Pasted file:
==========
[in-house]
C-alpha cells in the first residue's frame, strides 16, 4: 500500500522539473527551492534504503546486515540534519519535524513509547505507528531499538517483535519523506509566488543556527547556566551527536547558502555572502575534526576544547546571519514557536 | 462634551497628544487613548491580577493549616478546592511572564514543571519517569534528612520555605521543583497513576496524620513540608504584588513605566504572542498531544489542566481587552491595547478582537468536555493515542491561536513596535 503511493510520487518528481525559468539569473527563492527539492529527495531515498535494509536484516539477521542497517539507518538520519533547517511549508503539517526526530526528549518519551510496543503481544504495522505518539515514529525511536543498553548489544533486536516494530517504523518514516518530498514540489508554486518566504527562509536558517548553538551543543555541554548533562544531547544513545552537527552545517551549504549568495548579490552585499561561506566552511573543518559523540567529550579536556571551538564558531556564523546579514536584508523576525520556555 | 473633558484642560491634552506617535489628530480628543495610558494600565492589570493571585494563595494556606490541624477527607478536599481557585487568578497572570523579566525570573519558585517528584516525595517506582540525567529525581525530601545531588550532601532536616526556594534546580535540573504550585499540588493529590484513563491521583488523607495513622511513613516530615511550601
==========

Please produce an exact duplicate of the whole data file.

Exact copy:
[in-house]
C-alpha cells in the first residue's frame, strides 16, 4: 500500500522539473527551492534504503546486515540534519519535524513509547505507528531499538517483535519523506509566488543556527547556566551527536547558502555572502575534526576544547546571519514557536 | 462634551497628544487613548491580577493549616478546592511572564514543571519517569534528612520555605521543583497513576496524620513540608504584588513605566504572542498531544489542566481587552491595547478582537468536555493515542491561536513596535 503511493510520487518528481525559468539569473527563492527539492529527495531515498535494509536484516539477521542497517539507518538520519533547517511549508503539517526526530526528549518519551510496543503481544504495522505518539515514529525511536543498553548489544533486536516494530517504523518514516518530498514540489508554486518566504527562509536558517548553538551543543555541554548533562544531547544513545552537527552545517551549504549568495548579490552585499561561506566552511573543518559523540567529550579536556571551538564558531556564523546579514536584508523576525520556555 | 473633558484642560491634552506617535489628530480628543495610558494600565492589570493571585494563595494556606490541624477527607478536599481557585487568578497572570523579566525570573519558585517528584516525595517506582540525567529525581525530601545531588550532601532536616526556594534546580535540573504550585499540588493529590484513563491521583488523607495513622511513613516530615511550601